As HK professor at the Academy of Mobility Humanities (AMH) at Konkuk University, Seoul, Korea, which was launched in 2018 to promote mobility studies from a humanities perspective, I am primarily focused on designing AMH’s research plans, publications, and international events, as well as writing about the entanglements of mobility, modernity, colonialism, and emancipatory politics within the context of modern Korean literature in Japanese colonial era from 1910 to 1945. Also, I (co-)translated several English books into the Korean language: including Bakhtin’s Prosaics (1990) by Gary Soul Morson and Caryl Emerson, Adaptation Theory (2012) by Linda Hutcheon, Against Hybridity (2015) by Haim Hazan, and Mobility and the Humanities (2018) edited by Peter Merriman and Lynne Pearce.
In late January 2020, around the beginning of the global spread of COVID-19, I flew to Lancaster, United Kingdom, to meet with scholars specialised in mobilities studies to initiate potential collaborations between AMH and CeMoRe, and gain insight into their experiences with the publication of their journal, Mobilities as we at AMH were preparing to publish our own journal, Mobility Humanities. The day after arriving there, I met Monika Büscher and Lynne Pearce, and was heartened by their warm reception and hospitality despite depressing news emanating from my country. Yet the positive energy gave me confidence that my trip would conclude successfully and satisfactorily. Although I bombarded my two hosts with many queries, they did not cease to show warmth even for a moment, and took good care of me for a month. I will never forget it.
While in Lancaster, I had the opportunity to meet with other eminent scholars from CeMoRe and discuss mobilities studies as it stands today, which includes climate emergency, future mobilities, mobility justice, and mobility humanities. Meanwhile, as our collaboration developed, we discussed signing an MOU between the two institutes — which was just signed in May 2020 by the representatives of both Universities — and agreed to co-host an international mobilities research conference 2022 at Lancaster University, where Western and Asian scholars could exchange opinions about our mobile future across disciplines and beyond borders.
Regarding the complicated processes of journal publication, an administrator of journal Mobilities, Pennie Drinkall, graciously shared her rich experience and knowledge with me and answered lots of my questions. Her valuable advice will be helpful in launching our new journal, Mobility Humanities.
In mid-February, staff and other members of the Lancaster University community were striking in protest against poor teaching and working conditions — conditions affecting most of the universities in the UK — which would inevitably reinforce a falling-off in the quality of research and education of universities. Once, by attending a gathering called a “Teach-Out,” a which was held outside the university, I had a chance to consider how dire today’s academic situation is, recalling the grave prediction that 30% of Korean universities will be closed within five years. In addition, given that a great number of victims of COVID-19 today were closely related to the administration of public services according to an economic principle of profit-making, attempts to defend the education and research without exploitation should not be suspended.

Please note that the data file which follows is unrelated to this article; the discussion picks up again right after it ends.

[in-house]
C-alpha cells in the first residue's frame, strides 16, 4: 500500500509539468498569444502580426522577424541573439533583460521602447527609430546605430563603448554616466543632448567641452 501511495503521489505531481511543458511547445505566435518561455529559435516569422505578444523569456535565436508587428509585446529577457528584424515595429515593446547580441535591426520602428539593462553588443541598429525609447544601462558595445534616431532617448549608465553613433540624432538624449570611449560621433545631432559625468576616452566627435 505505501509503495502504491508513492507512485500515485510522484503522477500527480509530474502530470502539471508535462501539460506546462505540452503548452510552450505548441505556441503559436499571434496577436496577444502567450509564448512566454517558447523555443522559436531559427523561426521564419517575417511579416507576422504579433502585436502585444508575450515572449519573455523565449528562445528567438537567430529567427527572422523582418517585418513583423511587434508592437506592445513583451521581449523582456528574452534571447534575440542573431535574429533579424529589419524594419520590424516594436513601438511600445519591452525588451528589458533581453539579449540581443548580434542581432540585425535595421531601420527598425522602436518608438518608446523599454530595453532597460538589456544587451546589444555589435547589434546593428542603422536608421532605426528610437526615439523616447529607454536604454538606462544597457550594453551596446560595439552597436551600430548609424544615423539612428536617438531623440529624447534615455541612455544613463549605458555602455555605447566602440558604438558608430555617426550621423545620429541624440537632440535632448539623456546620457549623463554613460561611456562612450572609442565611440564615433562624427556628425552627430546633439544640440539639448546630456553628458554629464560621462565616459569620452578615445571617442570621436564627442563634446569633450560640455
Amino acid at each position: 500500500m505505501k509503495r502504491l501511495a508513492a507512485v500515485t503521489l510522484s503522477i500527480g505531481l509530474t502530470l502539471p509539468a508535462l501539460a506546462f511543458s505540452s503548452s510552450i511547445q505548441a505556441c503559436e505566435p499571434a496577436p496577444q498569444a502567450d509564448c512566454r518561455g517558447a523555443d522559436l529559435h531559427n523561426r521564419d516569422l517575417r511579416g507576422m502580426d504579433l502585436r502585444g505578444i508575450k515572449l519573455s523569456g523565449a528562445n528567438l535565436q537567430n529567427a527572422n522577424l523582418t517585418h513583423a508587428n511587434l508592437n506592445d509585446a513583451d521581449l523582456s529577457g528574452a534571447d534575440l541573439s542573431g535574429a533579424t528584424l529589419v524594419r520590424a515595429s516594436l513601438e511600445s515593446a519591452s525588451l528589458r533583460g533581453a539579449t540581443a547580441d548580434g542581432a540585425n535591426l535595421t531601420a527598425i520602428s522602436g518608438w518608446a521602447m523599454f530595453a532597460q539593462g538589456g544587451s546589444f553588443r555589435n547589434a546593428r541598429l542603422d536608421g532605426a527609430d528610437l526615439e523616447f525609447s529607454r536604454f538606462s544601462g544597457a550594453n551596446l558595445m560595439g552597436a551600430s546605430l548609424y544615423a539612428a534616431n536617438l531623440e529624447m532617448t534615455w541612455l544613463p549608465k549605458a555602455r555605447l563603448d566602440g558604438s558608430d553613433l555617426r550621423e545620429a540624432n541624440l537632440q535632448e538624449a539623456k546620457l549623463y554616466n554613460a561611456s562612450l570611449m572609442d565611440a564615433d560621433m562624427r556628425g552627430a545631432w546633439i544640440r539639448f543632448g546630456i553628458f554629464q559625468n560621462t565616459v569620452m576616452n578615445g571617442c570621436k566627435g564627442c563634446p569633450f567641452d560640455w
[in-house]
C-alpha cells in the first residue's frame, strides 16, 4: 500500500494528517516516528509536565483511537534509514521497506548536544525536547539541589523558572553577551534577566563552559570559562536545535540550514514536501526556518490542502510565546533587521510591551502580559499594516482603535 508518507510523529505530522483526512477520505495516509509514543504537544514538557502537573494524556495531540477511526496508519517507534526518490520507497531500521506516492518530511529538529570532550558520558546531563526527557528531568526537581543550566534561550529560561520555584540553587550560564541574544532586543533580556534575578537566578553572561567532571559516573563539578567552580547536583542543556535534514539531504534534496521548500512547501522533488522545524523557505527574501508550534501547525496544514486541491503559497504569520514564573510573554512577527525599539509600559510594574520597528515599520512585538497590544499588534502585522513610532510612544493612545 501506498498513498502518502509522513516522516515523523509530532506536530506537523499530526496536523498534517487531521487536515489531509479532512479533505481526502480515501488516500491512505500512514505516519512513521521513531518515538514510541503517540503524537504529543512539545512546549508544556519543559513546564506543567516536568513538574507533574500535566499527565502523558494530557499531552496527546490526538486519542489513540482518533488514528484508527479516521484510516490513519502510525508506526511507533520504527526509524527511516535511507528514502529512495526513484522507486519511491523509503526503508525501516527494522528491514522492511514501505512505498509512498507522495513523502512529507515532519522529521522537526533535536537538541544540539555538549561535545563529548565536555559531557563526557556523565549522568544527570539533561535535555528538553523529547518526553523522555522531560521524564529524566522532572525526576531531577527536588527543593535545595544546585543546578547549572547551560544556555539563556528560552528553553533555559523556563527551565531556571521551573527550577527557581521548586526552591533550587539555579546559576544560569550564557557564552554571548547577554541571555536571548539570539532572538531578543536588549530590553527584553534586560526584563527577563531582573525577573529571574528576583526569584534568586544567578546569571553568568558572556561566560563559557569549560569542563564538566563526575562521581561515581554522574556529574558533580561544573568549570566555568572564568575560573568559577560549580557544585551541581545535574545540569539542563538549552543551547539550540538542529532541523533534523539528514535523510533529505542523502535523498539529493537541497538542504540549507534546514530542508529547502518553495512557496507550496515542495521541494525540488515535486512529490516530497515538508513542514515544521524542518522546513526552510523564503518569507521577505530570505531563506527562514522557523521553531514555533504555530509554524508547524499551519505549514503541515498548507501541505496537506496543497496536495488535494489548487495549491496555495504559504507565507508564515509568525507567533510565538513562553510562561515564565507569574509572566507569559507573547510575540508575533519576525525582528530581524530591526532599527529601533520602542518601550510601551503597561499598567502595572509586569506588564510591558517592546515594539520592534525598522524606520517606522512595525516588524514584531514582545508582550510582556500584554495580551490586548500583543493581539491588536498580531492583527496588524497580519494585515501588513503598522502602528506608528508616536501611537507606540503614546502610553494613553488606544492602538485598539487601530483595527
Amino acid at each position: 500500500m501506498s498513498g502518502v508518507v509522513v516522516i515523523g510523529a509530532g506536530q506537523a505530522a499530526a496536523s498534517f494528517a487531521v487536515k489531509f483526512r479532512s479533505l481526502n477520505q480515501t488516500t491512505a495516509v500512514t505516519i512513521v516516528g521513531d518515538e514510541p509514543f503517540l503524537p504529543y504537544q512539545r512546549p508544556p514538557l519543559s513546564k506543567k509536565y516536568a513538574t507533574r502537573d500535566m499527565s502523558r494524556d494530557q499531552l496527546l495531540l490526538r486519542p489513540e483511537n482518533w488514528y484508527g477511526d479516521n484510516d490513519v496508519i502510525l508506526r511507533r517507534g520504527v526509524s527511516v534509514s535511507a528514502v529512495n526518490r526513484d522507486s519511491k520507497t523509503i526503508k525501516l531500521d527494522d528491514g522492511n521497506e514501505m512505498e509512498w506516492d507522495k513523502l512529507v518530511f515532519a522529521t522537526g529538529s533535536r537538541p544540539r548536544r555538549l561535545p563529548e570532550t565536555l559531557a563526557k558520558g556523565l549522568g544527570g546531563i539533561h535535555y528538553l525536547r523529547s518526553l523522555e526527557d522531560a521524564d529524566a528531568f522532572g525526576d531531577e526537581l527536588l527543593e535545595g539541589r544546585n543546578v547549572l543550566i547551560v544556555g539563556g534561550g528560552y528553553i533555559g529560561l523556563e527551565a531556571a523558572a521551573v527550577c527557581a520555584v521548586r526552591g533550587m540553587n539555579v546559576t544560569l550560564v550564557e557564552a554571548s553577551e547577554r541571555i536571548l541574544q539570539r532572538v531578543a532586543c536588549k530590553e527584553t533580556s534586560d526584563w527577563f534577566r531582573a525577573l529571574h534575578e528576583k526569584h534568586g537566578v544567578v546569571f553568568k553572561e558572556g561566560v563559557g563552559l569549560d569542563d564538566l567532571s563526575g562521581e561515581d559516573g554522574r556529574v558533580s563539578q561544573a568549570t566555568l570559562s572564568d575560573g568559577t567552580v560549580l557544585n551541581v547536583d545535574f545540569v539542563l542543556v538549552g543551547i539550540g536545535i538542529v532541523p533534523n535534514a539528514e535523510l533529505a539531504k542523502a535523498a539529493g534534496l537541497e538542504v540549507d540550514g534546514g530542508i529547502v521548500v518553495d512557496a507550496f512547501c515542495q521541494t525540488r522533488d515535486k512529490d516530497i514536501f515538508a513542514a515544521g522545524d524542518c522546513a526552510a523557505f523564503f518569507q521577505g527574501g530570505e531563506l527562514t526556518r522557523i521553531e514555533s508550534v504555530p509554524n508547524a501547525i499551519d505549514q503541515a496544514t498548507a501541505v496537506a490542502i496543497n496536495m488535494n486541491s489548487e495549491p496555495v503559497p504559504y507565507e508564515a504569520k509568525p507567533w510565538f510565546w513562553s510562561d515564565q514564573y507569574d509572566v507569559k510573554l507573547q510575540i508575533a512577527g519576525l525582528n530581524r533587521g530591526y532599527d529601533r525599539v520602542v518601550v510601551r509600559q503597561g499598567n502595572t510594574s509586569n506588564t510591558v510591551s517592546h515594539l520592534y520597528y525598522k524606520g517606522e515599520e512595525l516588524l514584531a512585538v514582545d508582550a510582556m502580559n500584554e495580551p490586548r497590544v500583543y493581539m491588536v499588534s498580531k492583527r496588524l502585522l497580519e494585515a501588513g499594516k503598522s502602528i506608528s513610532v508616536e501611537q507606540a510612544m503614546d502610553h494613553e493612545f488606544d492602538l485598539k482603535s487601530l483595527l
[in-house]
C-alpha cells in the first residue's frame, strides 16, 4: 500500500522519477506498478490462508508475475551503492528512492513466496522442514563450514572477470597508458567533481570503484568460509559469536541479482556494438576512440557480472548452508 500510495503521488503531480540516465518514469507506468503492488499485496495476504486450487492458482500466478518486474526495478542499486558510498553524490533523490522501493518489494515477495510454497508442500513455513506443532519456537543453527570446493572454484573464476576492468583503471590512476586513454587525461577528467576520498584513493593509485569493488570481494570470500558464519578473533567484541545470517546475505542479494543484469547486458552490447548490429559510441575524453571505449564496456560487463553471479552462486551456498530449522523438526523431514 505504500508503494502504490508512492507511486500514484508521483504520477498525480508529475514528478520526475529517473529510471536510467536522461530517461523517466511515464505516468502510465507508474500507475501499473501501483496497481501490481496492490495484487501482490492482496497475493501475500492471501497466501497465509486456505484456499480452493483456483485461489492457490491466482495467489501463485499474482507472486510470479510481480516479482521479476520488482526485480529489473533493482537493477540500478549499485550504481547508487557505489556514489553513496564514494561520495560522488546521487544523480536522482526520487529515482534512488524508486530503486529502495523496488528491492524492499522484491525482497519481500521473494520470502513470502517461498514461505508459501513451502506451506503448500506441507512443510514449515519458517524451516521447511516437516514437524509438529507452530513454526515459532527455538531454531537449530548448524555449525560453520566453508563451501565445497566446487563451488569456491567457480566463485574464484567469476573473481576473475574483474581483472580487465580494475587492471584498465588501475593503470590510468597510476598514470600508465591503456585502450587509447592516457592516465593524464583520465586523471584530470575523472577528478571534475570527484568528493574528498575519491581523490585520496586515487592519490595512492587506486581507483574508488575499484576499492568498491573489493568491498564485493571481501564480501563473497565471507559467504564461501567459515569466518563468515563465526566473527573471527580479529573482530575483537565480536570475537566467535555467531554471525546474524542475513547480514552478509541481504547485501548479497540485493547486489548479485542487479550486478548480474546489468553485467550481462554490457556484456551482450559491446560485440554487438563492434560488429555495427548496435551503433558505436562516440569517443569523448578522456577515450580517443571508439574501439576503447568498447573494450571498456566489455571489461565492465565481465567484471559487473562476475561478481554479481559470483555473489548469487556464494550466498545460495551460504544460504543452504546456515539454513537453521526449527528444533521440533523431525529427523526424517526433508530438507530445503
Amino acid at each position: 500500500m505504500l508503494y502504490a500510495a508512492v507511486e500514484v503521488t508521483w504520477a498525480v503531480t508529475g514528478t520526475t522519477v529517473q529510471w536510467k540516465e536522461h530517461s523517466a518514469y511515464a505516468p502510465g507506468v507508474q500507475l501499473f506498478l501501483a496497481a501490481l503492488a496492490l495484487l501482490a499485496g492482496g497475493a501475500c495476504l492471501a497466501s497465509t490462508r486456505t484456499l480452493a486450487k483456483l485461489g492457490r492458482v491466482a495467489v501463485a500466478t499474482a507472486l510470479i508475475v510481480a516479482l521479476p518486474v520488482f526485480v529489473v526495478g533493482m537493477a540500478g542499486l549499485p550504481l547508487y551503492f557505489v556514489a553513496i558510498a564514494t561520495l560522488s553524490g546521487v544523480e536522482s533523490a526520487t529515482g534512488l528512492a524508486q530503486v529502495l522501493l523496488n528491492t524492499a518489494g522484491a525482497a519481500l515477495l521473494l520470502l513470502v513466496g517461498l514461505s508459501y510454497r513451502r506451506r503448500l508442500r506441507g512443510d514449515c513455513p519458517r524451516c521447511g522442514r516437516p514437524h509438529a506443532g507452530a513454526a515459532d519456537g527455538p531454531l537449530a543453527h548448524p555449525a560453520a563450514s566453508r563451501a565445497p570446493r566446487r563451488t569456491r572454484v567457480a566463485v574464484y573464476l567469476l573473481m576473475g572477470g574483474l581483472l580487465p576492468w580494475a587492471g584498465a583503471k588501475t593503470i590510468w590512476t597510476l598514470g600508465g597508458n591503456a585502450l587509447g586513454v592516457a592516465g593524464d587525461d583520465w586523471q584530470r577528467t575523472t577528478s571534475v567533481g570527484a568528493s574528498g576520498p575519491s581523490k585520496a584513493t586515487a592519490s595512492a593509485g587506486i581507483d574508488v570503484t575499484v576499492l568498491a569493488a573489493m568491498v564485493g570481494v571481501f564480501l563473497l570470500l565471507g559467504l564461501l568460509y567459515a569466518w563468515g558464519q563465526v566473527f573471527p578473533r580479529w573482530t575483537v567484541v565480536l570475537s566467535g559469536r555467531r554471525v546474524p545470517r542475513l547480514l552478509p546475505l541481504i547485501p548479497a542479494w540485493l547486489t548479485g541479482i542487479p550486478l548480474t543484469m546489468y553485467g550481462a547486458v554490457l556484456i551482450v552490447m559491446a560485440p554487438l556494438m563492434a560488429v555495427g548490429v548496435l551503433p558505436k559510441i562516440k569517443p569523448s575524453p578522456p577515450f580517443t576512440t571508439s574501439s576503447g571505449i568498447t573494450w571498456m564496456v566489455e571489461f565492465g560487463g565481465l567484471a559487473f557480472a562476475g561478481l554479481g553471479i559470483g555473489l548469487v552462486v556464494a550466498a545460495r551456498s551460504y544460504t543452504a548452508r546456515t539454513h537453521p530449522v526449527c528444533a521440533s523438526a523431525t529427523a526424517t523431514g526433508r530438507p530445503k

Retrospectively, thanks to generous people I met during my sojourn in Lancaster, the experience has remained as an unmeasurable pleasure in my memory. Unfortunately, the notorious UK storms — Ciara and Denison, this year — prevented me from moving freely, defeating one of my plans. While I had travelled across the UK from Edinburgh to London to Brighton by train, I failed to go to Aberystwyth because the railways were out of service due to heavy floods. In light of much loss of life at that time, my failure to travel represents a mere trifle. Instead, what I experienced anew is that, despite human boasts of technological advancement and mastery of our planet, humankind undeniably is a small part of nature’s tableau and, accordingly, should be modest in the face of it.
Now, as I write this piece in my office in Seoul, facing the global spread of COVID-19 which threatens our everyday lives, as well as our world itself, I cannot imagine, or even surmise, how our society will be reorganised after the pandemic. However, despite lots of difficulties, we, as scholars, should not suspend our academic works but rather work to understand, analyse, and share our insights with the world at large.